1. Even if you are vaccinated and having dinner in a restaurant with another vaccinated person, I think such confidence is misplaced. I believe the time to let your guard down is when most people (and not just 51%) are vaccinated and the number of cases are low. I would not depend on the government to decide or label it as phase ___ because these decisions are often political and goal posts are moved when there are too many cases, making it nearly impossible to meet the previous standard.

    Be safe, be patient. If we as a society doesn’t celebrate too early, the end of the pandemic will come. Spanish Flu of 1918 went away after people stayed home and wore masks.

  2. I hate the attitude in the last paragraph, “Just get vaccinated.” It’s stupid comments like this that prevent people from doing what their conscience tells them to do if they don’t want to get a vaccine.

  3. Clarification: The goal post are become more lax. For example, in one state, there are two metrics. Before, failure of one meant a change to the more stringent phase. Now the state has to fail both metrics. Also the number of cases per 100,000 has changed to be more lax.

  4. As someone who lived through 9/11 and was at ground zero please don’t try to use it to push your arguments. This is a pandemic not a terrorist attack and your invoking 9/11 as a travel blogger to push a return to travel when a lot of the country is still unvaccinated and cases are going up in some states is offensive. By the way we had 58,000+ new covid cases reported yesterday in the US.

  5. @Bill “As someone who lived through 9/11” I lost friends on 9/11. I grew up frequenting the World Trade Center. The memory of that event isn’t exclusively yours. It’s instructive for how people feel after a traumatic event. And this post isn’t ‘pushing’ anything, it’s talking about how we adjust.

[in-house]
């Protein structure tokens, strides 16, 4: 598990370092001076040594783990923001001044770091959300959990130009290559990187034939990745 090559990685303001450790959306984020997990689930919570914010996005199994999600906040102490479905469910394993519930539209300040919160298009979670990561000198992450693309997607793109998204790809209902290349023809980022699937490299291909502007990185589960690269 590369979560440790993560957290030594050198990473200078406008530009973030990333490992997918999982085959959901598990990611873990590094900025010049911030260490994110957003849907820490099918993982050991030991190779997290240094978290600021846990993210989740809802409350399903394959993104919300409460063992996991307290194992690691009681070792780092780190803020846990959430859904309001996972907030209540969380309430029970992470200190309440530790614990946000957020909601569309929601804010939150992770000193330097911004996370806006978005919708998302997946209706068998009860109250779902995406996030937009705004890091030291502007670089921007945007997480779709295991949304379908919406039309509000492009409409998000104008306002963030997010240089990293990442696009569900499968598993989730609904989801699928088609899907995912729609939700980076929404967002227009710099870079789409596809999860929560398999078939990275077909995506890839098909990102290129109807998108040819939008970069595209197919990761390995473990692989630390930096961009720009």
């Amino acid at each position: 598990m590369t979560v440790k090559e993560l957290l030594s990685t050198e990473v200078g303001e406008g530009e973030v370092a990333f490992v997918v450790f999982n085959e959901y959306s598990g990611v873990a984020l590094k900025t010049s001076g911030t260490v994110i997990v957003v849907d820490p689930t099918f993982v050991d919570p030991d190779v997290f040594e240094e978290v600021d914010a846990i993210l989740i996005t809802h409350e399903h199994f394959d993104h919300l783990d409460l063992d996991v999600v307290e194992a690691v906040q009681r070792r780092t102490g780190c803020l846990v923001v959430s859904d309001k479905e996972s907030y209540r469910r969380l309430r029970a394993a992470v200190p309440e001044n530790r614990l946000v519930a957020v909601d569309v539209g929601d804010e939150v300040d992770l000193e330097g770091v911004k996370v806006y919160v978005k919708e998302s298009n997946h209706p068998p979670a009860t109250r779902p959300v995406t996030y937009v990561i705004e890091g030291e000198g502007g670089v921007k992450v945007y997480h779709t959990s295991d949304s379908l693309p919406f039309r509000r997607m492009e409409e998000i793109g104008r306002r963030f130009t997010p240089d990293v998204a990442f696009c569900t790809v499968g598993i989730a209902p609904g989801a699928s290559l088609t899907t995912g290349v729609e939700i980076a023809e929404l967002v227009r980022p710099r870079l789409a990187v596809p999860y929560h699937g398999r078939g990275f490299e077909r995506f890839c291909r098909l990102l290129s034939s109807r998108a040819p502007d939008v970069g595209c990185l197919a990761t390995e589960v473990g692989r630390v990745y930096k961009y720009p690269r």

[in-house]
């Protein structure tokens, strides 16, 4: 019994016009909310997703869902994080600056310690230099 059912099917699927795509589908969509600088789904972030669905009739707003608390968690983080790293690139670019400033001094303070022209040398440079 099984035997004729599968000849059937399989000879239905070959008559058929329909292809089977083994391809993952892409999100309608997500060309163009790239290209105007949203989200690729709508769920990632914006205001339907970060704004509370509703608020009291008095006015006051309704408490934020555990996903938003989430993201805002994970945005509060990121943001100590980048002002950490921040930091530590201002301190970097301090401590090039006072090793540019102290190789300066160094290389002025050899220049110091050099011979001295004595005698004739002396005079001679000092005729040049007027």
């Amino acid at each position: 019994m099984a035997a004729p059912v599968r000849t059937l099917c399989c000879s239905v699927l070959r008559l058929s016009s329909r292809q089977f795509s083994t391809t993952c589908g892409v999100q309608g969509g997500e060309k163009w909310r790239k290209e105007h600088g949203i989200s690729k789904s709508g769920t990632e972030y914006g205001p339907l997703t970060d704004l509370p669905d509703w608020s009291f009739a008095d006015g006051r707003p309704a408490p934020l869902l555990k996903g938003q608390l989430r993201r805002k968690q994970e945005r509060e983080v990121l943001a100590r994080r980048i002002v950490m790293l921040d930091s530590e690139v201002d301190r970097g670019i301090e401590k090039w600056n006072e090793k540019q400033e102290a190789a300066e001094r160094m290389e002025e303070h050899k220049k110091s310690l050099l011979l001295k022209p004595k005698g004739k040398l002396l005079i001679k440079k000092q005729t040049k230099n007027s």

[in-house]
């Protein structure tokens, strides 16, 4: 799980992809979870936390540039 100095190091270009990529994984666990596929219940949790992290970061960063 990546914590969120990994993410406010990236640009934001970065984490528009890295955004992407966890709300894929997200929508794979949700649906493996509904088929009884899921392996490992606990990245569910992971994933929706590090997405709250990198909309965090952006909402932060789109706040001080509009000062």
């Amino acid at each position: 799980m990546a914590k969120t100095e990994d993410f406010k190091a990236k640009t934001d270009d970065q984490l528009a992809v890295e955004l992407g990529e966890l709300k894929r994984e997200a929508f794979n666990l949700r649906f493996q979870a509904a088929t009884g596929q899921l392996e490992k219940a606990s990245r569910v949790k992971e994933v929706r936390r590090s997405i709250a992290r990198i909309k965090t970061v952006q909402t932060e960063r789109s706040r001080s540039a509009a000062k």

And yes there is still plenty of Covid-19 around. Thank goodness for biomedical advances, brilliant minds who gave us incredible effective vaccines to protect us.

  6. After 9/11 we were dependent on the government and airlines to do what was necessary to keep us safe but were individually powerless to protect ourselves from others.
    With the pandemic, the government supported the development of vaccines that we are free to use or not.
    Wings still provide lift and engines still provide thrust.
    Some of us have traveled less but never quit flying. Like riding a bike, you never forget how or lose the joy of the next trip.

  7. This message was brought to you by your high school drug dealer turned blogger.

    Vaccines kick in at an estimated 70% of the population; we’re at not even half of this. Vaccines don’t eliminate spread; they only reduce the risk of your own death. Plenty of fully vaccinated people are testing positive — much less so than unvaccinated ones. And vaccination escape is a constant peril.

    Get vaccinated and don’t travel unless necessary so you don’t inadvertently spread the virus around. It’s real simple, really. Unless, of course, you’re a narcissistic selfish sociopath drug dealer!

  8. @Jake – “Vaccines kick in at an estimated 70% of the population” vaccines protect the person that has been vaccinated.

    “we’re at not even half of this.” actually, the math says otherwise. 43.6% of the US population has received a vaccine dose, that’s more than half of your 70%. 69% of seniors have by the way, which is who we’re most worried about for bad outcomes.

    “Vaccines don’t eliminate spread; they only reduce the risk of your own death.” false, the CDC reports 90% effectiveness against asymptomatic infection from the Pfizer and Moderna vaccines, in other words they prevent spread.

  9. Always leave it to Bill to find something to be offended by to pearl clutch! As if he was the only one here touched by that event…. incredible!